image(rawimg,col = grey((0:12)/12))

############

# Smooth the image

############

library(fields)

smoothimg=image.smooth(rawimg,theta=2)

image(smoothimg,col = grey((0:12)/12))

############

# Reduce Size of Image

############

olddim=dim(rawimg)

newdim=c(round(olddim/10))

prod(newdim)>2^31

img=matrix(NA,newdim[1],newdim[2])

for (r in 1:newdim[1]) {

centerx=(r-1)/newdim[1]*olddim[1]+1

lowerx=max(1,round(centerx-olddim[1]/newdim[1]/2,0))

upperx=min(olddim[1],round(centerx+olddim[1]/newdim[1]/2,0))

for (c in 1:newdim[2]) {

centery=(c-1)/newdim[2]*olddim[2]+1

lowery=max(1,round(centery-olddim[2]/newdim[2]/2,0))

uppery=min(olddim[2],round(centery+olddim[2]/newdim[2]/2,0))

img[r,c]=mean(smoothimg$z[lowerx:upperx,lowery:uppery])

}

}

image(img,col = grey((0:12)/12))

############

# Convert matrix to vector

############

imgvec=matrix(NA,prod(dim(img)),3)

counter=1

for (r in 1:nrow(img)) {

for (c in 1:ncol(img)) {

imgvec[counter,1]=r

imgvec[counter,2]=c

imgvec[counter,3]=img[r,c]

counter=counter+1

}

}

############

# Similarity Matrix

############

pixdiff=2

sigma2=.01 #var(imgvec[,3])

simmatrix=matrix(0,nrow(imgvec),nrow(imgvec))

for(r in 1:nrow(imgvec)) {

cat(r,”out of”,nrow(imgvec),”\n”)

simmatrix[r,]=ifelse(abs(imgvec[r,1]-imgvec[,1])<=pixdiff & abs(imgvec[r,2]-imgvec[,2])<=pixdiff,exp(-(imgvec[r,3]-imgvec[,3])^2/sigma2),0)

}

############

# Weighted and Unweighted Laplacian

############

D=diag(rowSums(simmatrix))

Dinv=diag(1/rowSums(simmatrix))

L=diag(rep(1,nrow(simmatrix)))-Dinv %*% simmatrix

U=D-simmatrix

############

# Eigen and k-means

############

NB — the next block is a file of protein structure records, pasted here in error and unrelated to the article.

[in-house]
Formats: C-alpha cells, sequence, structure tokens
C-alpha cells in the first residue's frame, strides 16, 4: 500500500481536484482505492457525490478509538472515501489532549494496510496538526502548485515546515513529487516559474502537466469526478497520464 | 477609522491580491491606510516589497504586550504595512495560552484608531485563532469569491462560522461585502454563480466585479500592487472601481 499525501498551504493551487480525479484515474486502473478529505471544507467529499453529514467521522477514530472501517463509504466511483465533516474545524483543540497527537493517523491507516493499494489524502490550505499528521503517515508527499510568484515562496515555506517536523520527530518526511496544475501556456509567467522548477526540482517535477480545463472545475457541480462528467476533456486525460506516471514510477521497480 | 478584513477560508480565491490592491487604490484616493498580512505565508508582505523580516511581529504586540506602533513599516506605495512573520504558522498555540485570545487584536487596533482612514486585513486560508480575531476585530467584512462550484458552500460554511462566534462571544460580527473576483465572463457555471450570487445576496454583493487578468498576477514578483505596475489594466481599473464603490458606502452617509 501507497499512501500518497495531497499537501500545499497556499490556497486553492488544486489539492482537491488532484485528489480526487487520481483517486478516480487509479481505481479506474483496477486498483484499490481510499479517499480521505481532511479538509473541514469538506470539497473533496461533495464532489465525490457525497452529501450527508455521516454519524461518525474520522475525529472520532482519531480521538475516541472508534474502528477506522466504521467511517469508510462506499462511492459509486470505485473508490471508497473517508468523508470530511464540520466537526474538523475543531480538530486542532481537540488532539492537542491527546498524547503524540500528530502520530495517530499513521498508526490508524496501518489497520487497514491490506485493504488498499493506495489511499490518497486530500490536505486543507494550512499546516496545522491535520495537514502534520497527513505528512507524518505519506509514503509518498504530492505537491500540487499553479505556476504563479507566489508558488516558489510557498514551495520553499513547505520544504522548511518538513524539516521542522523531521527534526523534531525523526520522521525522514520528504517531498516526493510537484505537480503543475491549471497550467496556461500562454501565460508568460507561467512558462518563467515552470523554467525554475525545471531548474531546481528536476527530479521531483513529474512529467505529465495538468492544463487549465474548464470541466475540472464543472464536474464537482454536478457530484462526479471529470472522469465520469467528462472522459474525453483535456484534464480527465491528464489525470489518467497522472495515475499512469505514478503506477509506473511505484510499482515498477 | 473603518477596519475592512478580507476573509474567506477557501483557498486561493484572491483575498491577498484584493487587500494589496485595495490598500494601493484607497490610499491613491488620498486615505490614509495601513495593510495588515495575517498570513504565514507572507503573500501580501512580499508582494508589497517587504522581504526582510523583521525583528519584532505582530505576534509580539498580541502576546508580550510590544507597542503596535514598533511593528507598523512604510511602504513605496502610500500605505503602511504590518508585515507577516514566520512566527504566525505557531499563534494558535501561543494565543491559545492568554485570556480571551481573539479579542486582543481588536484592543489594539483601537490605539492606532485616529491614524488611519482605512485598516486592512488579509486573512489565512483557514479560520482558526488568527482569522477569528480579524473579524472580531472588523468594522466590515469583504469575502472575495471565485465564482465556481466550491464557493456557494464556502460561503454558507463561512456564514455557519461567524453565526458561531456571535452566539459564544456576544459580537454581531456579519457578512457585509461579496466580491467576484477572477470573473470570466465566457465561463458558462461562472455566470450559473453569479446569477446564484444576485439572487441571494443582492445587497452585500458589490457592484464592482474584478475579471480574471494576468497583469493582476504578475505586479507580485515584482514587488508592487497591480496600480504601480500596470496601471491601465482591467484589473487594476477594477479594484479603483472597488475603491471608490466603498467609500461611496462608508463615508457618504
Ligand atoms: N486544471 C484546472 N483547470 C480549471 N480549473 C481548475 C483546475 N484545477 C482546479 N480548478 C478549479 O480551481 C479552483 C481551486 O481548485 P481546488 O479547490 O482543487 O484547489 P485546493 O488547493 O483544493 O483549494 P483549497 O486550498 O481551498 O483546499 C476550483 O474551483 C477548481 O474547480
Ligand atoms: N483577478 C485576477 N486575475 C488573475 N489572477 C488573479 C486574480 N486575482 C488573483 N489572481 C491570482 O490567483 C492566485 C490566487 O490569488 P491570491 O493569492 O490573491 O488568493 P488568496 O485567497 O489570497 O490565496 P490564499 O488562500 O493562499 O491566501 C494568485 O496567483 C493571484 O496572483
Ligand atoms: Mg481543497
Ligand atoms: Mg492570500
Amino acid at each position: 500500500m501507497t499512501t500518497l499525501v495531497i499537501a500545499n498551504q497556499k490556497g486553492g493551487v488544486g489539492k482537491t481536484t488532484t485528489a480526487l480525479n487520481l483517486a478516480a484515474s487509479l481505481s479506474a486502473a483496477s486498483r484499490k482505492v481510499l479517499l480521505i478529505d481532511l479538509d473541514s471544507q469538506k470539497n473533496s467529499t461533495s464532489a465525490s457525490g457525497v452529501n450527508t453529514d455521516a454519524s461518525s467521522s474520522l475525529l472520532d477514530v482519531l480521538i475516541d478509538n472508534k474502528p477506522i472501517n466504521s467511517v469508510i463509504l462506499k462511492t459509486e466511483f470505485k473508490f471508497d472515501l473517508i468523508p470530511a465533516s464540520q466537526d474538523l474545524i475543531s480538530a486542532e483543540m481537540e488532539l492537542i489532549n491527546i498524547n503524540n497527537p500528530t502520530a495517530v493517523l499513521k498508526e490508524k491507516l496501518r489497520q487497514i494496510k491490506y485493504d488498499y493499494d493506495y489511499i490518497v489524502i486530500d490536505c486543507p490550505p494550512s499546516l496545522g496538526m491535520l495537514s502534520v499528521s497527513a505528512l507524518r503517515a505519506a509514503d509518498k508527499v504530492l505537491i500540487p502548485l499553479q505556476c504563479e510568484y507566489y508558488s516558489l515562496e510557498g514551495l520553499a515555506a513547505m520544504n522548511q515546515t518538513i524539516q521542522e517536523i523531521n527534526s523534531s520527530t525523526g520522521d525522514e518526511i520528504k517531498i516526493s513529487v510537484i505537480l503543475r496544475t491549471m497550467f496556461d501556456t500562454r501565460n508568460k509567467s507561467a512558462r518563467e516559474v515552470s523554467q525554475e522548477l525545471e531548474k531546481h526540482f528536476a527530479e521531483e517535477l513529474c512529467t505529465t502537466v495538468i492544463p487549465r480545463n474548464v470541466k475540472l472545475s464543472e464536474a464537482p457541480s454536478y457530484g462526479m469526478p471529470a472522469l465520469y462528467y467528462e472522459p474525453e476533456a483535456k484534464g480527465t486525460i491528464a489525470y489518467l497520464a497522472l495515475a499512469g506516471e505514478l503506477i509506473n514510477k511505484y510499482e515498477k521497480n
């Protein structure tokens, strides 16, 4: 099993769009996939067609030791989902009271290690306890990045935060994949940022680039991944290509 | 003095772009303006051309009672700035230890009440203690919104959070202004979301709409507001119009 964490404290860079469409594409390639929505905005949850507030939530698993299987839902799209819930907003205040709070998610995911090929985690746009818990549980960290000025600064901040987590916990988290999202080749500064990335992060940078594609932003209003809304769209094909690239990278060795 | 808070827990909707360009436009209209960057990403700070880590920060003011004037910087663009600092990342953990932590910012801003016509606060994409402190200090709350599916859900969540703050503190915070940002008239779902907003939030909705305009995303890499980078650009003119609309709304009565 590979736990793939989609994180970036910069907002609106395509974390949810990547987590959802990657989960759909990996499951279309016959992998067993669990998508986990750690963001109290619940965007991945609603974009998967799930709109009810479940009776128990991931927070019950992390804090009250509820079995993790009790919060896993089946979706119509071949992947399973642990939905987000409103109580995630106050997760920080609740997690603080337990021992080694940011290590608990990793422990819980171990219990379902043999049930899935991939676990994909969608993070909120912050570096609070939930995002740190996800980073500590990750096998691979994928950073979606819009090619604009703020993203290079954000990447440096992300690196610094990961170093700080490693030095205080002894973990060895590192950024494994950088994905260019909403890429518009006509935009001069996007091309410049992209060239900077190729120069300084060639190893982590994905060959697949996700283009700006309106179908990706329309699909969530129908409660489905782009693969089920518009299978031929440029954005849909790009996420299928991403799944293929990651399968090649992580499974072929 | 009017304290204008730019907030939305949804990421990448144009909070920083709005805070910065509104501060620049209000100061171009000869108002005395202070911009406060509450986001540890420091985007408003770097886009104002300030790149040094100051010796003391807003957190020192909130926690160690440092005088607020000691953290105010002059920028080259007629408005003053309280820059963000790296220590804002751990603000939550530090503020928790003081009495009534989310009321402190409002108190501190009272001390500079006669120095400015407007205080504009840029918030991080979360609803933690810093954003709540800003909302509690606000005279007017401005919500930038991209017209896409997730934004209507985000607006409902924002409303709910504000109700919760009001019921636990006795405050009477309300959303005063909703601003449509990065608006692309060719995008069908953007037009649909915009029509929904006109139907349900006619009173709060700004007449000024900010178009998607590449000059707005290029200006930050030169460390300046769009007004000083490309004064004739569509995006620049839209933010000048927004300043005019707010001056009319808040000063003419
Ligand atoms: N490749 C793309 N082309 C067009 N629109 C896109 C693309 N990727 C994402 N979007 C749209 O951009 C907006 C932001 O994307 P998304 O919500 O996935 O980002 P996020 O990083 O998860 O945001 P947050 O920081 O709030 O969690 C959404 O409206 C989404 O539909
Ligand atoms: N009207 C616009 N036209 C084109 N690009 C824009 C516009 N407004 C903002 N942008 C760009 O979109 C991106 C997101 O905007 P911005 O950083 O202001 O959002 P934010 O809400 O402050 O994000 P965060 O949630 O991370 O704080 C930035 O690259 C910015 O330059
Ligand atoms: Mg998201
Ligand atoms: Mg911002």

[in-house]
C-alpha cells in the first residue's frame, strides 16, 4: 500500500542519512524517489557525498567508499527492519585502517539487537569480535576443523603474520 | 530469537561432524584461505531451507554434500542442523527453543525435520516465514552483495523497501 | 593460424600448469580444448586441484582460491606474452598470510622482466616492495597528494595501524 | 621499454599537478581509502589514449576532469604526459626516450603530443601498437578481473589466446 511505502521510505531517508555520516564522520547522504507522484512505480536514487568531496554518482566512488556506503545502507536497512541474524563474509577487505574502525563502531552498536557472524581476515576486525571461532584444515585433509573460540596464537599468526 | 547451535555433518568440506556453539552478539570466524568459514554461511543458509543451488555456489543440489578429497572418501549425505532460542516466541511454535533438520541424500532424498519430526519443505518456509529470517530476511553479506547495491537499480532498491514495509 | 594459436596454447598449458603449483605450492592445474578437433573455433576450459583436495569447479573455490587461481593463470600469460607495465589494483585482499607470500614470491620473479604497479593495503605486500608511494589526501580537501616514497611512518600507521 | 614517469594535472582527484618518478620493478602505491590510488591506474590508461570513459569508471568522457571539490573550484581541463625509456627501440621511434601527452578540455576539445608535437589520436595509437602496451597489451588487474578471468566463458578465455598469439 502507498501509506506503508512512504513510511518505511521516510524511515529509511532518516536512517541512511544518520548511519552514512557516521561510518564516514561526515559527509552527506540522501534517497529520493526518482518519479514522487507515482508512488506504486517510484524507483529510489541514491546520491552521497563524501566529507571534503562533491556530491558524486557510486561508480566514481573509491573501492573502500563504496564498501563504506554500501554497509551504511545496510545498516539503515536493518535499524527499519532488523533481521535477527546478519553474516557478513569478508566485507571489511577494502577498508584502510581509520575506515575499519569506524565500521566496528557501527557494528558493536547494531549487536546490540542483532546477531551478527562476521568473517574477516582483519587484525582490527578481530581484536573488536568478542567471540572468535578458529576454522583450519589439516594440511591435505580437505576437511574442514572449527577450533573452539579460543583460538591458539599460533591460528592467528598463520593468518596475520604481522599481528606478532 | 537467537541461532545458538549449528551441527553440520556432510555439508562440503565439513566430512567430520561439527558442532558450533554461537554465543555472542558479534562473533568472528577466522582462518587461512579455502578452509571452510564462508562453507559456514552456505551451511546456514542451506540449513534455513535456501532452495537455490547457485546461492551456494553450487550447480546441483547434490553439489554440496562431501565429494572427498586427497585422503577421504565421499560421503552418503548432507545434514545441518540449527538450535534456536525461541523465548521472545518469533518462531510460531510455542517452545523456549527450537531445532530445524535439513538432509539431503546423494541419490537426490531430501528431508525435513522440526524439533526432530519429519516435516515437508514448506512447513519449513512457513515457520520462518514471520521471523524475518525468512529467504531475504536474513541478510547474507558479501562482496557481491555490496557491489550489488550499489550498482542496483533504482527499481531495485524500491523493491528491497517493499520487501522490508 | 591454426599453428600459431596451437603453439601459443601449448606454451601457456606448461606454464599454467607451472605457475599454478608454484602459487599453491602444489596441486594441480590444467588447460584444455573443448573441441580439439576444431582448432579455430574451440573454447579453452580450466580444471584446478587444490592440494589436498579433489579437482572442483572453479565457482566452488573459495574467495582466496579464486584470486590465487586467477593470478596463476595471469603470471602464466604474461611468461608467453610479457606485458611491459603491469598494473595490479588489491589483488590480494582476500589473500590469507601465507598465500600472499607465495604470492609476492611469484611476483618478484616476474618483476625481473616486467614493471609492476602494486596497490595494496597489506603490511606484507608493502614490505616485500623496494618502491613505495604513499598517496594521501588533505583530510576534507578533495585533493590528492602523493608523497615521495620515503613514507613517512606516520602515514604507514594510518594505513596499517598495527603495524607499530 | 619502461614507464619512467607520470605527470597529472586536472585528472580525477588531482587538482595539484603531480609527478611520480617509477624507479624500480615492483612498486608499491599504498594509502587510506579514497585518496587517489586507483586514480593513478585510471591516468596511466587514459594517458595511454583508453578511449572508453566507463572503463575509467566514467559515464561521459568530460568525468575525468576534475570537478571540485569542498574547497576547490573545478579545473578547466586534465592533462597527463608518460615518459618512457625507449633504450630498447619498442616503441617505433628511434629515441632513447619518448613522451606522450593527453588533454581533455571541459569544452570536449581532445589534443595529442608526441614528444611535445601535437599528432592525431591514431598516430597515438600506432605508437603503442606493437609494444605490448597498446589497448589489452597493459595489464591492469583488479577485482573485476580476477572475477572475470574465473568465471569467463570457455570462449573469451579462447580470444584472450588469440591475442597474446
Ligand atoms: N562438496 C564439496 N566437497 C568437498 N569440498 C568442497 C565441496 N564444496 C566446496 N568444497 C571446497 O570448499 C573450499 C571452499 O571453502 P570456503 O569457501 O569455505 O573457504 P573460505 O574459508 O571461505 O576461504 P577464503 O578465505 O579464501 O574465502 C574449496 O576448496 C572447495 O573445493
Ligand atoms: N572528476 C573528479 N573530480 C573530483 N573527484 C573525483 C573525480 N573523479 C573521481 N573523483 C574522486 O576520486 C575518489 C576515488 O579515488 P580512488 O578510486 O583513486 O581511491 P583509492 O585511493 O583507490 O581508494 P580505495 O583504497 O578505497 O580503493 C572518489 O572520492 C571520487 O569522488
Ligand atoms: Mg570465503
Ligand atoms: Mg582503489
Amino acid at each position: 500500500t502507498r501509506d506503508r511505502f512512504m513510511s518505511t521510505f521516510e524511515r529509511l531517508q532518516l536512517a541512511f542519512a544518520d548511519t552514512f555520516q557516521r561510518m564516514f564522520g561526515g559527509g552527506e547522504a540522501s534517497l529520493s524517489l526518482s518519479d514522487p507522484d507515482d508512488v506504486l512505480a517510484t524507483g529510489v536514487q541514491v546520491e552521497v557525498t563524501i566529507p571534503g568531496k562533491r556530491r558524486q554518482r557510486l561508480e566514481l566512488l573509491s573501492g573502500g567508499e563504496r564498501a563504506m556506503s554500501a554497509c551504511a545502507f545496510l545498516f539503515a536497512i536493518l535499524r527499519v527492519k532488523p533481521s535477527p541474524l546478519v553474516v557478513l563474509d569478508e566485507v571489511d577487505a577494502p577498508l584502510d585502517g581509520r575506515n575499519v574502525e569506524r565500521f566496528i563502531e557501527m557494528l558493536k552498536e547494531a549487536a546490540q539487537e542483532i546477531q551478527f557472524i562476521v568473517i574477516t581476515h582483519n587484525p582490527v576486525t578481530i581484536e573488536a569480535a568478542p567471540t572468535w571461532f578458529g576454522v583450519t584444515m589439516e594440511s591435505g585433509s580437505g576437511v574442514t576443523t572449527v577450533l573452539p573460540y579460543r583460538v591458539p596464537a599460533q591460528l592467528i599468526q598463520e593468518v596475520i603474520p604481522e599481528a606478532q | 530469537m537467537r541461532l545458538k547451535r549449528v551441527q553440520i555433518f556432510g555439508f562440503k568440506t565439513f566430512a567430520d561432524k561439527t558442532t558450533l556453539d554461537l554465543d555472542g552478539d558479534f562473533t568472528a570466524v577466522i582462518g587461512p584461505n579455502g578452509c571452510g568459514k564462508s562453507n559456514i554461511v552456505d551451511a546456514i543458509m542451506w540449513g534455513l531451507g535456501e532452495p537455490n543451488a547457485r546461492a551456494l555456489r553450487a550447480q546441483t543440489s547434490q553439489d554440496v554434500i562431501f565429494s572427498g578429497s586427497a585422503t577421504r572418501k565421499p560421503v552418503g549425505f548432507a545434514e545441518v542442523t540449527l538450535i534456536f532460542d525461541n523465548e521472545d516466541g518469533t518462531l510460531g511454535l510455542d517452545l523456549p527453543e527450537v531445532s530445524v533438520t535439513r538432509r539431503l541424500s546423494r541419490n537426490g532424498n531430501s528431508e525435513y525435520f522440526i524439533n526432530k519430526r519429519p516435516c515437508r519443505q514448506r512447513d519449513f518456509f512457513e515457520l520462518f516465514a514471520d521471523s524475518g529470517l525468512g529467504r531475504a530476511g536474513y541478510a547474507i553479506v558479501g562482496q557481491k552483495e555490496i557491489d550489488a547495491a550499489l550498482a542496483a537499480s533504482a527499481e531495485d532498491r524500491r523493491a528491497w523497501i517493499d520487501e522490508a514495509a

evL=eigen(L,symmetric=TRUE)

evU=eigen(U,symmetric=TRUE)

kmL=kmeans(evL$vectors[,(ncol(simmatrix)-1):(ncol(simmatrix)-0)],centers=2,nstart=5)

segmatL=matrix(kmL$cluster-1,newdim[1],newdim[2],byrow=T)

if(max(segmatL) & sum(segmatL==1)<sum(segmatL==0)) {segmatL=abs(segmatL-1)}

kmU=kmeans(evU$vectors[,(ncol(simmatrix)-1):(ncol(simmatrix)-0)],centers=2,nstart=5)

segmatU=matrix(kmU$cluster-1,newdim[1],newdim[2],byrow=T)

if(max(segmatU) &sum(segmatU==1)<sum(segmatU==0)) {segmatU=abs(segmatU-1)}

############

# Plotting the clusters

############

image(segmatL, col=grey((0:15)/15))

image(segmatU, col=grey((0:12)/12))

############

# Overlaying the original and the clusters

############

image(seq(0,1,length.out=olddim[1]),seq(0,1,length.out=olddim[2]),rawimg,col = grey((0:12)/12),xlim=c(-.1,1.1),ylim=c(-.1,1.1),xlab=””,ylab=””)

segmat=segmatU

linecol=2

linew=3

for(r in 2:newdim[1]) {

for (c in 2:newdim[2]) {

if(abs(segmat[r-1,c]-segmat[r,c])>0) {

xloc=(r-1)/(newdim[1])

ymin=(c-1)/(newdim[2])

ymax=(c-0)/(newdim[2])

segments(xloc,ymin,xloc,ymax,col=linecol,lwd=linew)

}

if(abs(segmat[r,c-1]-segmat[r,c])>0) {

yloc=(c-1)/(newdim[2])

xmin=(r-1)/(newdim[1])

xmax=(r-0)/(newdim[1])

segments(xmin,yloc,xmax,yloc,col=linecol,lwd=linew)

}

}

}